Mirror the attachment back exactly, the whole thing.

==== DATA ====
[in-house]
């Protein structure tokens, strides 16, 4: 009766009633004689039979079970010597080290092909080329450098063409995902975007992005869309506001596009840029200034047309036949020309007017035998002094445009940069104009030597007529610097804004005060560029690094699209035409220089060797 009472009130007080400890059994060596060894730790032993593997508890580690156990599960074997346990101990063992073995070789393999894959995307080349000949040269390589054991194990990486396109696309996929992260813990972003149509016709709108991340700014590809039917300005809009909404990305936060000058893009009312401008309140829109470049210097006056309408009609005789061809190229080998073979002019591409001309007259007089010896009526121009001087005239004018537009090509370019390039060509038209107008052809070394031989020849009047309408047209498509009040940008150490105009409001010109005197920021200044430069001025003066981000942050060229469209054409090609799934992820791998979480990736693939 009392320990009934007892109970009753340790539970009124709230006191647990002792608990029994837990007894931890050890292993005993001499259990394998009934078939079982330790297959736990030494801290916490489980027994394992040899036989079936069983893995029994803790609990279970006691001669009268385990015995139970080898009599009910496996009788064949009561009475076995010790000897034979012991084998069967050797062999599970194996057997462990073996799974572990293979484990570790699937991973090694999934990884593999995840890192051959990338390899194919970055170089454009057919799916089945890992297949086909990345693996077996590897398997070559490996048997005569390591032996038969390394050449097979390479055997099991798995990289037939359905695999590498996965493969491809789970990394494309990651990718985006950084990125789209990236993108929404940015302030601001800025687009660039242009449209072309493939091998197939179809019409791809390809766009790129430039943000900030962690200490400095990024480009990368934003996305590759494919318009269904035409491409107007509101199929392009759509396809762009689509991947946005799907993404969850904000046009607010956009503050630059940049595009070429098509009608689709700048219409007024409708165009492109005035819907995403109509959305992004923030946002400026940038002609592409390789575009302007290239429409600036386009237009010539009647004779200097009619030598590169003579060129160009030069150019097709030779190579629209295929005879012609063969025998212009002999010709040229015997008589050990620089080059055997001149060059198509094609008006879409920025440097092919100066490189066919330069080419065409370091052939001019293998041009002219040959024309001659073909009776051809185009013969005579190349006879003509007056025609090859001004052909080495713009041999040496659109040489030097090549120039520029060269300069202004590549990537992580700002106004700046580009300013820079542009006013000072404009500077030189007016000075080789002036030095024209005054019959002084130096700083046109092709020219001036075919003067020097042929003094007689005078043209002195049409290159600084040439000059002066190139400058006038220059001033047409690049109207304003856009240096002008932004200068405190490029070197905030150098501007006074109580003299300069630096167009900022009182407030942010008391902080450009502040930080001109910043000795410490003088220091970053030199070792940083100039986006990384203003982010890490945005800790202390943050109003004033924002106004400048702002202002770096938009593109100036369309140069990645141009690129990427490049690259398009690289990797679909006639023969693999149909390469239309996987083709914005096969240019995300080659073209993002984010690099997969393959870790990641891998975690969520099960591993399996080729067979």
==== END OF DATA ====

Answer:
[in-house]
């Protein structure tokens, strides 16, 4: 009766009633004689039979079970010597080290092909080329450098063409995902975007992005869309506001596009840029200034047309036949020309007017035998002094445009940069104009030597007529610097804004005060560029690094699209035409220089060797 009472009130007080400890059994060596060894730790032993593997508890580690156990599960074997346990101990063992073995070789393999894959995307080349000949040269390589054991194990990486396109696309996929992260813990972003149509016709709108991340700014590809039917300005809009909404990305936060000058893009009312401008309140829109470049210097006056309408009609005789061809190229080998073979002019591409001309007259007089010896009526121009001087005239004018537009090509370019390039060509038209107008052809070394031989020849009047309408047209498509009040940008150490105009409001010109005197920021200044430069001025003066981000942050060229469209054409090609799934992820791998979480990736693939 009392320990009934007892109970009753340790539970009124709230006191647990002792608990029994837990007894931890050890292993005993001499259990394998009934078939079982330790297959736990030494801290916490489980027994394992040899036989079936069983893995029994803790609990279970006691001669009268385990015995139970080898009599009910496996009788064949009561009475076995010790000897034979012991084998069967050797062999599970194996057997462990073996799974572990293979484990570790699937991973090694999934990884593999995840890192051959990338390899194919970055170089454009057919799916089945890992297949086909990345693996077996590897398997070559490996048997005569390591032996038969390394050449097979390479055997099991798995990289037939359905695999590498996965493969491809789970990394494309990651990718985006950084990125789209990236993108929404940015302030601001800025687009660039242009449209072309493939091998197939179809019409791809390809766009790129430039943000900030962690200490400095990024480009990368934003996305590759494919318009269904035409491409107007509101199929392009759509396809762009689509991947946005799907993404969850904000046009607010956009503050630059940049595009070429098509009608689709700048219409007024409708165009492109005035819907995403109509959305992004923030946002400026940038002609592409390789575009302007290239429409600036386009237009010539009647004779200097009619030598590169003579060129160009030069150019097709030779190579629209295929005879012609063969025998212009002999010709040229015997008589050990620089080059055997001149060059198509094609008006879409920025440097092919100066490189066919330069080419065409370091052939001019293998041009002219040959024309001659073909009776051809185009013969005579190349006879003509007056025609090859001004052909080495713009041999040496659109040489030097090549120039520029060269300069202004590549990537992580700002106004700046580009300013820079542009006013000072404009500077030189007016000075080789002036030095024209005054019959002084130096700083046109092709020219001036075919003067020097042929003094007689005078043209002195049409290159600084040439000059002066190139400058006038220059001033047409690049109207304003856009240096002008932004200068405190490029070197905030150098501007006074109580003299300069630096167009900022009182407030942010008391902080450009502040930080001109910043000795410490003088220091970053030199070792940083100039986006990384203003982010890490945005800790202390943050109003004033924002106004400048702002202002770096938009593109100036369309140069990645141009690129990427490049690259398009690289990797679909006639023969693999149909390469239309996987083709914005096969240019995300080659073209993002984010690099997969393959870790990641891998975690969520099960591993399996080729067979």